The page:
People scoffed at me when I drafted Lackey for two of my fantasy teams, but I believe I'll have the last laugh. Throughout his career, Lackey has been a workhorse, and since his incredibly successful Tommy John surgery in 2012 he's been extremely solid.

Last season, Lackey suffered from a serious lack of run support, but even though he lost more games than he won, he tossed 189 innings with a 3.52 ERA, and won the clinching game of the World Series. Before last night's game, Lackey hadn't been all that impressive so far this season, but I see great things in the future - last night was just the opening salvo. 

Wednesday, April 23, 2014

In Defense of Jacoby Ellsbury

Even when Jacoby Ellsbury won us all free tacos in 2007, even when he was healthy, I always kept myself from embracing him fully. He certainly helped the Red Sox during his time here, and by all accounts was a good teammate; he even grew a beard during last season's magical run.

But through all that, there was a lingering certainty that Ellsbury's presence in the Red Sox dugout, and in center field at Fenway, was temporary. You don't sign with Scott Boras to take a home town discount.

I understand that fans were upset at Ellsbury's departure. He was a young, talented, home grown player with the kind of speed we rarely get to see in a Red Sox uniform. But unlike certain other beloved players who have defected to the Bronx, Ellsbury never claimed he wouldn't play for the Yankees. Ellsbury never promised to be a Red Sox for life.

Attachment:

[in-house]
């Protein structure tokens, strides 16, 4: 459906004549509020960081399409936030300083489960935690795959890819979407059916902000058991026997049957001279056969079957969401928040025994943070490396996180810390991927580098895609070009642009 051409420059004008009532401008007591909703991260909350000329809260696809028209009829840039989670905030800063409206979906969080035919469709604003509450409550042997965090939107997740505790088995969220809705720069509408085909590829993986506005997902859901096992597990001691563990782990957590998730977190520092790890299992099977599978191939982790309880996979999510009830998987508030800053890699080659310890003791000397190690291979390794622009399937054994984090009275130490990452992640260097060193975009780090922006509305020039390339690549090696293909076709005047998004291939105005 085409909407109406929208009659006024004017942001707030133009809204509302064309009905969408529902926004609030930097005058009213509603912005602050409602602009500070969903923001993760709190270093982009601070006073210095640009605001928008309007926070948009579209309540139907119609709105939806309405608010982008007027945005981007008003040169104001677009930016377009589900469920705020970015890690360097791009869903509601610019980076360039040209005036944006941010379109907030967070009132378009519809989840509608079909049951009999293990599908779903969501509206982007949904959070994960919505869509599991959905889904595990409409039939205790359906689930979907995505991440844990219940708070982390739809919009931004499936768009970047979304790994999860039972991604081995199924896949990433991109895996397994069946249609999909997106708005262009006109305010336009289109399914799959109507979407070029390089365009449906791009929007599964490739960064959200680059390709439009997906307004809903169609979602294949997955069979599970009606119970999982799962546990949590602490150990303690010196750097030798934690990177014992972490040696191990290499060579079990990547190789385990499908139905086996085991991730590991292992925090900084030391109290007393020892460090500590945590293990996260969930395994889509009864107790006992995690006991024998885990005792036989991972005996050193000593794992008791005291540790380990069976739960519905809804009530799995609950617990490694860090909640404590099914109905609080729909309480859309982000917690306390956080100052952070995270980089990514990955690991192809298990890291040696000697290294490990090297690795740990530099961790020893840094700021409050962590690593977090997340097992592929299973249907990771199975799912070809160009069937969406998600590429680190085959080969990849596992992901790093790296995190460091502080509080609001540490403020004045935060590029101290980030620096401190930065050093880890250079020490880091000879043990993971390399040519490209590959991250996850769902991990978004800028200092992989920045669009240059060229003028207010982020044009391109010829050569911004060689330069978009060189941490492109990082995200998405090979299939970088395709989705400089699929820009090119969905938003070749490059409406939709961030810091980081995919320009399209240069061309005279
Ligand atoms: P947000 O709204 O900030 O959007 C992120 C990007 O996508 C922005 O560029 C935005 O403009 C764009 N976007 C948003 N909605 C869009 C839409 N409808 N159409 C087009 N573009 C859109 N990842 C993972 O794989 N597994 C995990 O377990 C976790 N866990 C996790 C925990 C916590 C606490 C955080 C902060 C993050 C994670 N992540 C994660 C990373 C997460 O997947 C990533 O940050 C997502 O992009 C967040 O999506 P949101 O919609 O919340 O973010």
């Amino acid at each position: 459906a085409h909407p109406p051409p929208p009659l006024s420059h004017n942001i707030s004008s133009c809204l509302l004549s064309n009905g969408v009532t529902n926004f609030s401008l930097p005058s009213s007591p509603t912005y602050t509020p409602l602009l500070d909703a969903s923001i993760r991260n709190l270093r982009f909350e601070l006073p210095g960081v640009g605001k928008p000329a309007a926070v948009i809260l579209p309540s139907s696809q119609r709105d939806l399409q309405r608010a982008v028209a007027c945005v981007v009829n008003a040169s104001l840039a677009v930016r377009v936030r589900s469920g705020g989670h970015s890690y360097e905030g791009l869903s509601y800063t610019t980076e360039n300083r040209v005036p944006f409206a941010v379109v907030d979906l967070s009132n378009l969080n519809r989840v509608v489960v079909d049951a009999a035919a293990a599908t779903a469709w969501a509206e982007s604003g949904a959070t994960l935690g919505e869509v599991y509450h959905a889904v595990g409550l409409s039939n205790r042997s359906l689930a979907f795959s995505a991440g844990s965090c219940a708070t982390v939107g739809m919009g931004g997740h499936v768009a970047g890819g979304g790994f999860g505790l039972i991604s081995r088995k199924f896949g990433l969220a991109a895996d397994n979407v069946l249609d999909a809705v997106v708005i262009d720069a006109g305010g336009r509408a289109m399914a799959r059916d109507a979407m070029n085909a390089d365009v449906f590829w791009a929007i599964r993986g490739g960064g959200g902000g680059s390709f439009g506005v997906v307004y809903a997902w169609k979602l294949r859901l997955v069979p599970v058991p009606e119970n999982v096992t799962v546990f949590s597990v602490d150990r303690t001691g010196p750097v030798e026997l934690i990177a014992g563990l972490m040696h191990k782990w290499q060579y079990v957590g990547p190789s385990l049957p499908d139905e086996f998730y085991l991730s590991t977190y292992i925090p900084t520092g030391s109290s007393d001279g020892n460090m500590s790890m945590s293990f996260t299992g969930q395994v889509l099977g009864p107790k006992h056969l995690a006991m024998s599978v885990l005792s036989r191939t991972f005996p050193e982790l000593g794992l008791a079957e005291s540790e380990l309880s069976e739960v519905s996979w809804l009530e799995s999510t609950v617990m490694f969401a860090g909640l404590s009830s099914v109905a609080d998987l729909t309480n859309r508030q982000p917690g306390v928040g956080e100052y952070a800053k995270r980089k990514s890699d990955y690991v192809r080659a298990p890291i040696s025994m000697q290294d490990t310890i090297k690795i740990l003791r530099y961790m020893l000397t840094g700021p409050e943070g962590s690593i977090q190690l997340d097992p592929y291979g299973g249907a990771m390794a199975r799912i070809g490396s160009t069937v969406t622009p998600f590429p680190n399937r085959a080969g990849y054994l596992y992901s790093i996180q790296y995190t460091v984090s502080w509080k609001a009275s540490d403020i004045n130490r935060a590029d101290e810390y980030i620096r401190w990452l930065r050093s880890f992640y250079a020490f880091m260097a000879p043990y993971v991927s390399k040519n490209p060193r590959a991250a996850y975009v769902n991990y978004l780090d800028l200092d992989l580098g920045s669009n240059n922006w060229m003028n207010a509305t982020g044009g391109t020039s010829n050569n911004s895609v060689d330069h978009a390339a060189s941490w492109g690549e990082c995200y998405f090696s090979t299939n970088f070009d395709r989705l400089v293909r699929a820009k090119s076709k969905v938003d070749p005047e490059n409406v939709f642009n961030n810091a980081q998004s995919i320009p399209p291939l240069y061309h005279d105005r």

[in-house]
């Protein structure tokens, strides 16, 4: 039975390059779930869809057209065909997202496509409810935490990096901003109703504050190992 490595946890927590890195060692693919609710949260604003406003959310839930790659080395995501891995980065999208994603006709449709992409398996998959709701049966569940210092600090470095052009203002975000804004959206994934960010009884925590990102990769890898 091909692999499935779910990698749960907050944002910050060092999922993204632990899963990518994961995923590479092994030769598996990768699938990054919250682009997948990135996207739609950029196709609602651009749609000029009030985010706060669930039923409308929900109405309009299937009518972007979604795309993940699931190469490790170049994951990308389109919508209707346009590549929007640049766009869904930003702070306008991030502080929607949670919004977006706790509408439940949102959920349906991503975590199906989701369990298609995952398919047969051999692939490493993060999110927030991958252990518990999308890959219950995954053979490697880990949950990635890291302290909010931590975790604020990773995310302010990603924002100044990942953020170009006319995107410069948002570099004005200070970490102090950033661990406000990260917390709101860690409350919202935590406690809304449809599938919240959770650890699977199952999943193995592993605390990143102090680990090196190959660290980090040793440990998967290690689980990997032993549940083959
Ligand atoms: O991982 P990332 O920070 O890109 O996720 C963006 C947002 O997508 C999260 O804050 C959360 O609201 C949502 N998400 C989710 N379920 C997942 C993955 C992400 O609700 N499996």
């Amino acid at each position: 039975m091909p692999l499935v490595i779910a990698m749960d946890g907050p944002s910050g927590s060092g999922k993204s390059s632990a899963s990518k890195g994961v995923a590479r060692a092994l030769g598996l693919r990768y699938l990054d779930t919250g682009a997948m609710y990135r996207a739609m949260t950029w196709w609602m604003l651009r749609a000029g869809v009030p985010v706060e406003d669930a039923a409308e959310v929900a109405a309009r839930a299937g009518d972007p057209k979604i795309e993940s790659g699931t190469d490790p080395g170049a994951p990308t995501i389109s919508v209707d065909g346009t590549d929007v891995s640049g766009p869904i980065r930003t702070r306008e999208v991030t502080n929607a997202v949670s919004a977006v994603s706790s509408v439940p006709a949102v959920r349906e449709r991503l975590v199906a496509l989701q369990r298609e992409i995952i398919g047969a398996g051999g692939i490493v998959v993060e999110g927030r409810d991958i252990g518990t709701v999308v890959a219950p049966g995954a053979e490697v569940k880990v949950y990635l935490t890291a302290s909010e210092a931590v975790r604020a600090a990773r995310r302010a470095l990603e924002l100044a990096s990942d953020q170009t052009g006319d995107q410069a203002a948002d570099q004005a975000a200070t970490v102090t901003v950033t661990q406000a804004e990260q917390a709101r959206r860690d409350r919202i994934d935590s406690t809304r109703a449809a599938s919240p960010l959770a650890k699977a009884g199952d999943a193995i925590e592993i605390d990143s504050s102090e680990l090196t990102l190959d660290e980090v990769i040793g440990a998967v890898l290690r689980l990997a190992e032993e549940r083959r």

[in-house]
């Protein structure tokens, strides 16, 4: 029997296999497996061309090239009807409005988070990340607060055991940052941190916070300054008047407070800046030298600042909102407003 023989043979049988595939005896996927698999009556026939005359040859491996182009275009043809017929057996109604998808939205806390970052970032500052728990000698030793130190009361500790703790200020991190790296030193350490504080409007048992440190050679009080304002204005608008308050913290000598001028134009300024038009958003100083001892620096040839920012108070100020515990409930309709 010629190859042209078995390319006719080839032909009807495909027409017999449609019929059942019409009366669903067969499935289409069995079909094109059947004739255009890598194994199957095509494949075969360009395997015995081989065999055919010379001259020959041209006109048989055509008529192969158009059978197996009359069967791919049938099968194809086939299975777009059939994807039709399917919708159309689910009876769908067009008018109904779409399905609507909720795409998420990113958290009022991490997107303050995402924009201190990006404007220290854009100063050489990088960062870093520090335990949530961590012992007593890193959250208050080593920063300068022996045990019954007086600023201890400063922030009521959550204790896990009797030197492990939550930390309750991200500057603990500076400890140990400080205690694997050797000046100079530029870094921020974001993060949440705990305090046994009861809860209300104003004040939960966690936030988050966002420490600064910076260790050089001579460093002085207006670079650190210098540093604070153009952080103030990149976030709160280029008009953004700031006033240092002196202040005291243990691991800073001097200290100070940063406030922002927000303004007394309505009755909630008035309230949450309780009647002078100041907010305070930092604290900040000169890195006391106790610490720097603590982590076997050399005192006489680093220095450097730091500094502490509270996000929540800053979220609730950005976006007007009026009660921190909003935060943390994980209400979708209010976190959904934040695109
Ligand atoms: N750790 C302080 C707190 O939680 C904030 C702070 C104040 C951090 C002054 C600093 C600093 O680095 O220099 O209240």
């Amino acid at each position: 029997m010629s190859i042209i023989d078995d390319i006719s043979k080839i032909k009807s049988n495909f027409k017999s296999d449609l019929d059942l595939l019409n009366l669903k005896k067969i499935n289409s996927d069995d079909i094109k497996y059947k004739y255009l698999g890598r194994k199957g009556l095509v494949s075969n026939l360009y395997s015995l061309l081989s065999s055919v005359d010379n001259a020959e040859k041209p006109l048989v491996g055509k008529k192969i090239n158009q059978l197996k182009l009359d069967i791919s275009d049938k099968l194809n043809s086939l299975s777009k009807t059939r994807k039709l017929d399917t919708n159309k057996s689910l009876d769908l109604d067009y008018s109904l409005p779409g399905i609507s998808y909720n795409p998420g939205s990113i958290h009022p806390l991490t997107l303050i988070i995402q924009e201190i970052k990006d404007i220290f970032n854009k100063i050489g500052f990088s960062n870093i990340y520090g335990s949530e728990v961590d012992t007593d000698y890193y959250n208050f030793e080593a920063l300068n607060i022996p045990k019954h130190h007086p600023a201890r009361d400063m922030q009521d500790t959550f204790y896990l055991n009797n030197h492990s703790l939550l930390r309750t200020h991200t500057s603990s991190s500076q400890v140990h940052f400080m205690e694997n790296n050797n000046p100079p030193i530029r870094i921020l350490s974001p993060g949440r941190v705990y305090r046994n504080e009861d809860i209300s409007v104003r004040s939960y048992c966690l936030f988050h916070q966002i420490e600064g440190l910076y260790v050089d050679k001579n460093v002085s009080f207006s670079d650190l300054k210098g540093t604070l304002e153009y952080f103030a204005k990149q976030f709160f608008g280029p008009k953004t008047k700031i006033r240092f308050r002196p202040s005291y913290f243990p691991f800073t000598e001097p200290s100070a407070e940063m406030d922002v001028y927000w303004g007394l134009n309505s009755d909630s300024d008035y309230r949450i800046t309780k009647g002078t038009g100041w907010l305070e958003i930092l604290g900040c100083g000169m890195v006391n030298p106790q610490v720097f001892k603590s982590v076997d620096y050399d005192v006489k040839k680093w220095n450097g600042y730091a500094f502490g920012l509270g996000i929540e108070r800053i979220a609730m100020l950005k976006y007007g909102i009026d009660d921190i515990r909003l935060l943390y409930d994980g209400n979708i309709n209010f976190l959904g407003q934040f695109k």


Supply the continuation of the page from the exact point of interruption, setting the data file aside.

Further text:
Hell, the Red Sox didn't even offer Ellsbury a contract, knowing full well they would have to commit to him for more years and more dollars than they were comfortable with. Sure, Ellsbury has been dynamite for the Yankees for far this season, but not signing him was never about this season.

The Red Sox didn't sign Jacoby Ellsbury because there's no telling what kind of player he will be by the end of his contract. Would you be willing to pay Jacoby Ellsbury $21 million dollars for his age 37 season? Especially considering his lack of durability in his twenties, I'm perfectly content to say goodbye.

I know Red Sox fans are suffering through a pretty bad start, and it's easy to say that keeping Ellsbury would have prevented that. That might even be true, but it's short-sighted - the Red Sox had Ellsbury for most of his prime years, at a reasonable price, and it would not be prudent to pay a premium for the better part of the next decade. (Personally, I'm in the camp that wishes we'd kept Jarrod Saltalamacchia instead of embarking on the A.J. Pierzynski Experiment.)

I haven't been at Fenway yet this season, so I missed Ellsbury's (figuratively) pinstriped Fenway debut. I understand the mixed reaction fans had to him, particularly given his spectacular performance in the absolute thrashing the Red Sox took at the hands of the Yankees.

But what did Red Sox fans want Ellsbury to do? Retire? The Red Sox didn't even offer him a contract (and no, a one-year qualifying offer doesn't count). Sure, it hurts that he went to the Yankees as opposed to literally any other team. But he took the money and security the Yankees offered, and almost anyone out there would do the same.

The truth is, Ellsbury looks like he belongs in a Yankees uniform. The Red Sox were always looser and sillier than would have suited Ellsbury - the Yankees straight-laced style fits his businesslike demeanor much better. 

Obviously, I would prefer he have no more games like last night while playing against the Red Sox, but I won't waste any more time booing him or wringing my hands because he left us. Ellsbury was never a traitor. He's a practical man who made a pragmatic decision, and I won't hold it against him.